Subscribe

Through the wonders of modern telegraphy, you may now receive updates from this site in your electro-mailbox. Simply enter your email address below:


Or subscribe via RSS.

Archives

Food Sites for November 2109

Monday, October 14, 2019

The pumpkin spice harvest is in full swing...

November is fast approachingand with it, the season of immense turkeys and slabs of pumpkin pie and (for those who share our particular set of nostalgia genes) additional slices of mince or pecan pie. We’re entering the foothills of our Great Sierra of Surfeit—the seasonal holiday dinner circuit—and must begin training soon if we are to survive its excesses.

If anyone actually reads through all this newsletter, they might discover a new category of links. Socrates might have opined “know thyself,” but he never said we mustn’t laugh while doing so. 

Speaking of knowing oneself... we’ve self-published yet another kindle book. The Digressions of Dr Sanscravat: Gastronomical Ramblings & Other Diversions is a thinly disguised memoir that pretends to be an annotated collection of essays by a cranky old guy who may be familiar to folks who get this newsletter.

You can, if you wish, follow us on Facebook (where, among other things, we post a LOT of photographs), and Twitter. Still more of our online scribbles can be found at A Quiet Little Table in the Corner.

Motivation is everything, and (around here, at least) “motivation” is spelled “C.A.F.F.E.I.N.E.” Here are a few more cups from On the Table’s culinary quote collection:

I pretty much drink a cup of coffee, write in my journal for a while, and then sit at a computer in my office and torture the keys. Jess Walter
I’d rather take coffee than compliments just now. Louisa May Alcott
It is inhumane, in my opinion, to force people who have a genuine medical need for coffee to wait in line behind people who apparently view it as some kind of recreational activity. Dave Barry
In Seattle, you haven’t had enough coffee until you can thread a sewing machine while it’s running. Jeff Bezos
Gary
November, 2019

PS: If you encounter broken links, changed URLs—or know of wonderful sites we’ve missed—please drop us a line. It helps to keep this resource as useful as possible for all of us. To those who have pointed out corrections or tasty sites (this month we’re tipping our hat to Suzanne Fass), thanks, and keep them coming!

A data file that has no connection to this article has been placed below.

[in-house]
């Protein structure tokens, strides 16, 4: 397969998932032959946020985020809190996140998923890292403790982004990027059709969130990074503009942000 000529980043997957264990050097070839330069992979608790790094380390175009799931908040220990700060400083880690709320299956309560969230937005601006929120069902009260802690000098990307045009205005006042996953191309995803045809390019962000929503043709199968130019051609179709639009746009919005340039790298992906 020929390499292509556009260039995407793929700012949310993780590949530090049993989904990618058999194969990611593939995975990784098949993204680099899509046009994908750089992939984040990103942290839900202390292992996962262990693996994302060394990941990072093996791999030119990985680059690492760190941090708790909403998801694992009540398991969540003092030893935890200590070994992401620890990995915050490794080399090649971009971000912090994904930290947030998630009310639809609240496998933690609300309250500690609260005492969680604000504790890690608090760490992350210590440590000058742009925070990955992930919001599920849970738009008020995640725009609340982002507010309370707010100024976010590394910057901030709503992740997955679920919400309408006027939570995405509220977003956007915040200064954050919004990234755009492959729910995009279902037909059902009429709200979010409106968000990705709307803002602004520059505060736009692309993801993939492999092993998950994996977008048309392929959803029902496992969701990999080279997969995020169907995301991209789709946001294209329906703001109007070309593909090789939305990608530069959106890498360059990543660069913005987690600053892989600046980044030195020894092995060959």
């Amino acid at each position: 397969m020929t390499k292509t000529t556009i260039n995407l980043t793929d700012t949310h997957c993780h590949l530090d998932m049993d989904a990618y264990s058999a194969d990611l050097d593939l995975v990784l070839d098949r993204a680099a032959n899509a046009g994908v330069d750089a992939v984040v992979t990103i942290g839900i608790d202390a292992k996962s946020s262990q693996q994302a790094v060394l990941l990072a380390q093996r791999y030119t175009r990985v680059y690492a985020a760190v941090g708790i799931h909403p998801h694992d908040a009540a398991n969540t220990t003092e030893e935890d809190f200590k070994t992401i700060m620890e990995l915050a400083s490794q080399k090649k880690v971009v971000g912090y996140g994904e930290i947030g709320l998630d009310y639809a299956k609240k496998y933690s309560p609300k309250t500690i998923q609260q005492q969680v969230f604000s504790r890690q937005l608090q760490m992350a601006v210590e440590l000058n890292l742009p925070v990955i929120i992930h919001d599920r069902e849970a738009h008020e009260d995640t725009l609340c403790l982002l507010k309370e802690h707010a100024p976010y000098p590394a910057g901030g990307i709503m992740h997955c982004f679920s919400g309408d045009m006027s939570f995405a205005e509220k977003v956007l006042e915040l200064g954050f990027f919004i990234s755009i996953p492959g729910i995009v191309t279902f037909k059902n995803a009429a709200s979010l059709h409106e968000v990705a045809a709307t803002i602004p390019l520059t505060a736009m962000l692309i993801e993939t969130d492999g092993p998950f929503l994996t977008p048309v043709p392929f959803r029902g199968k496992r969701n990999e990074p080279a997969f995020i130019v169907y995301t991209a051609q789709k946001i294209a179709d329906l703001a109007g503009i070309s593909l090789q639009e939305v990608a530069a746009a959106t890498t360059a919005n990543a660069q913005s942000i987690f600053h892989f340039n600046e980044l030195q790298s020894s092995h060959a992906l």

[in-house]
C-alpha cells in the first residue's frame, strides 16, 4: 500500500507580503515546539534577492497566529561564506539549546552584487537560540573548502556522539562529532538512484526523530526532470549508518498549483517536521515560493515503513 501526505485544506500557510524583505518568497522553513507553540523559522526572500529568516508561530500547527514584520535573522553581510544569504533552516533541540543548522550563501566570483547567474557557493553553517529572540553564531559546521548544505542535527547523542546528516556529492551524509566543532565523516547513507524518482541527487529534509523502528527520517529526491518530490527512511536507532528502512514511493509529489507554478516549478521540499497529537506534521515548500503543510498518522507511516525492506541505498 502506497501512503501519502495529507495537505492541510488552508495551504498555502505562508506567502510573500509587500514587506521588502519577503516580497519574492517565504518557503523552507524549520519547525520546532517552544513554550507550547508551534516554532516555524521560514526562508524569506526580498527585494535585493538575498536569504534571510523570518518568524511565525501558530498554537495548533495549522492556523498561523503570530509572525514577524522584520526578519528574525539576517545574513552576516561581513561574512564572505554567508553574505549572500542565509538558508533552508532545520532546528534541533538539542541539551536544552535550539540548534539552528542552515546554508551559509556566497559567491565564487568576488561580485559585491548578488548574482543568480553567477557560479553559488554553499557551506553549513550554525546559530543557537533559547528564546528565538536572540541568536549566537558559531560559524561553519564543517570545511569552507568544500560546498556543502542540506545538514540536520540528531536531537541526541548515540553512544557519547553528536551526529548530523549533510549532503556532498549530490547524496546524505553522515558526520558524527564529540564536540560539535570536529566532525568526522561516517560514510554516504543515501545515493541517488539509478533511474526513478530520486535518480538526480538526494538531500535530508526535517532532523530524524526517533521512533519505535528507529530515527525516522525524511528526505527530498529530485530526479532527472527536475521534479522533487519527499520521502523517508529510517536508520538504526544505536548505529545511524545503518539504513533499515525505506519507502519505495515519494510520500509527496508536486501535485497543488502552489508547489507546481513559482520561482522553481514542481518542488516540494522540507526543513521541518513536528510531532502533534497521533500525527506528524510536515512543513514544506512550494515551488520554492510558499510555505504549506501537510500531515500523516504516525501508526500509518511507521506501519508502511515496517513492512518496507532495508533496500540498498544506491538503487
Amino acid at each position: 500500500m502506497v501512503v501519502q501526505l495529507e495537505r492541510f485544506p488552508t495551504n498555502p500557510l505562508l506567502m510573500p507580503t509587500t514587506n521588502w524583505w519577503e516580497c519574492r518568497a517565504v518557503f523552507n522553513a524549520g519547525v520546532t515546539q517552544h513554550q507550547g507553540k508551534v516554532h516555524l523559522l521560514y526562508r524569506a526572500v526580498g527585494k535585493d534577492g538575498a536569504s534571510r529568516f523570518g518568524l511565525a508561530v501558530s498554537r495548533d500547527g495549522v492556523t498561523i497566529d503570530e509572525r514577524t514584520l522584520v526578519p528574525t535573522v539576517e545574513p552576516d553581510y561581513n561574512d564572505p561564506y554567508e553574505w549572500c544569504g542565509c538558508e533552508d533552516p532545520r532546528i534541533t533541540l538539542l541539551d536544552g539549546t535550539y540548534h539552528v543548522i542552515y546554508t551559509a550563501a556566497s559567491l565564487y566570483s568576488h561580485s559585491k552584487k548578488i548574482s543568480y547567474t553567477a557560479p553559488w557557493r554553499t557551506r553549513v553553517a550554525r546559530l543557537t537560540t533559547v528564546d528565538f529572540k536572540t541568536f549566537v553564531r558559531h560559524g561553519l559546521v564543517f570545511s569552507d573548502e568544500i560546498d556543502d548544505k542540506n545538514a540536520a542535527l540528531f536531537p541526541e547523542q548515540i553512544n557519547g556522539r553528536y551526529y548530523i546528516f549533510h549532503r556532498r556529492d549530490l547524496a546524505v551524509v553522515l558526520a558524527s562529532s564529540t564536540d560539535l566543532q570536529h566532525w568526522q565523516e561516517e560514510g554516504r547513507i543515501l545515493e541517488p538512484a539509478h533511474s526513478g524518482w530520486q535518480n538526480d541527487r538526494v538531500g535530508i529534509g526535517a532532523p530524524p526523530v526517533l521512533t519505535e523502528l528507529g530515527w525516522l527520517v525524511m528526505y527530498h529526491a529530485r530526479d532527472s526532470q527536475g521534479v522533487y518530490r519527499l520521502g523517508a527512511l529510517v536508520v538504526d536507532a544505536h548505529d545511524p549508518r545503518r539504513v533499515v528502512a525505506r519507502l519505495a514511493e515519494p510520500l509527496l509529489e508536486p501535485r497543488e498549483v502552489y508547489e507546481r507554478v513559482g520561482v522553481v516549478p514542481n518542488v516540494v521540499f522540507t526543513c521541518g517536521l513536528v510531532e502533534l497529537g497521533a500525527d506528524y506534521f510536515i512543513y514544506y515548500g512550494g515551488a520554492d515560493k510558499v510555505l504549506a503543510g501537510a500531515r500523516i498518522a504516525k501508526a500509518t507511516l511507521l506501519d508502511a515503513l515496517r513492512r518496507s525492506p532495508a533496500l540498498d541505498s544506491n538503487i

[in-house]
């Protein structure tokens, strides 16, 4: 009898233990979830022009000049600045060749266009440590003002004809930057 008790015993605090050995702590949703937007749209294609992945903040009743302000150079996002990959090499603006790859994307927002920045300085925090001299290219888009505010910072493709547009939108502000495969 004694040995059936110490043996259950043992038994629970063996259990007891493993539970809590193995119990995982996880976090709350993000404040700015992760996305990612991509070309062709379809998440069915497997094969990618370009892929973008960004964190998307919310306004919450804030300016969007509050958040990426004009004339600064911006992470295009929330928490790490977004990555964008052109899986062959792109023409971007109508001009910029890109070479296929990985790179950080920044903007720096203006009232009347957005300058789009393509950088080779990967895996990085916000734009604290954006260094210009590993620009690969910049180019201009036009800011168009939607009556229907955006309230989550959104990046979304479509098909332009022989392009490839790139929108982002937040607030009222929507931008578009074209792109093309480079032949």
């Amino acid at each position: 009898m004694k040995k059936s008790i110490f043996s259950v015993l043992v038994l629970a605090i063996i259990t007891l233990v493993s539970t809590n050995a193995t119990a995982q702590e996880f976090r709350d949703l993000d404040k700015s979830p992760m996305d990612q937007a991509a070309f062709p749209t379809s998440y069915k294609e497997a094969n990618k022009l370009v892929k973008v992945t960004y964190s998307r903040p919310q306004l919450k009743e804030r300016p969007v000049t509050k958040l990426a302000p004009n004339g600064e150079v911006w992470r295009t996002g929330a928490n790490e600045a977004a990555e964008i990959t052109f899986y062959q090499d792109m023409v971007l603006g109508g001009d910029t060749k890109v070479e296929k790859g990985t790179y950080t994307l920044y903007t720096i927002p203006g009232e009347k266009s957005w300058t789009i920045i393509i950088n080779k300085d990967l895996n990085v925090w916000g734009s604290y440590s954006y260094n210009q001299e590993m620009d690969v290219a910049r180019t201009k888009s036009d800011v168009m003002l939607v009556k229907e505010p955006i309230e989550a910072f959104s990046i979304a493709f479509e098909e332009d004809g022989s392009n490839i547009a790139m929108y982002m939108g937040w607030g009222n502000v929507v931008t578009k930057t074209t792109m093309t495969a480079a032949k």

PPS: If you wish to change the e-mail address at which you receive these newsletters, or otherwise modify the way you receive our postings or—if you’ve received this newsletter by mistake, and/or don’t wish to receive future issues—you have our sincere apology and can have your e-mail address deleted from the list immediately. We’re happy (and continuously amazed) that so few people have decided to leave the list but, should you choose to be one of them, let us know and we’ll see that your in-box is never afflicted by these updates again. You’ll find links at the bottom of this page to fix everything to your liking.


— the new sites —

(Emma Betuel writes about the Chinese obsession with Cordyceps—a type of fungus-infected caterpillars that may, or may not, have certain powers—for Inverse)

(Renee Ghert-Zand’s article, in The Times of Israel, about Genie Milgrom’s Sephardic cookbook, Recipes of My 15 Grandmothers: Unique Recipes and Stories from the Times of the Crypto-Jews during the Spanish Inquisition)

(overview by Jeffrey P. Miller and Jonathan Deutsch)

(Lina Zeldovich, in JSTOR Daily, on the never-ending archaeological argument over beer vs bread as the incentive for ancient agriculture)

(Jeff Opperman’s questionable—but amusing—research into the origins of his favorite quaff; for Outside Online)

(Anna Journey, “reimagining the mushroom” for The Believer)

(Daniela Galarza’s guide to the baked goods of Mexico City, for Eater)

(Taste’s Chris Crowley brings pasta salad history to the cook-out)

(Lauren Mowery’s article in WineEnthusiast)

(Debal Deb writes about one nation’s efforts to preserve an essential crop’s genetic diversity, in Scientific American; subscription required)

(full text of Donna R. Gabaccia’s 1998 book, as a PDF)

(Tanya Lewis interviews physiologist David Julius, for Scientific American)

(Erin Blakemore, in JSTOR Daily, on the fake nostalgia Americans love so much... even long before Norman Rockwell based a career of it)

(Liora Gvion‘s article tracking the way cookbooks have historically mirrored changes in ethnicity in American life; in Food, Culture and Society)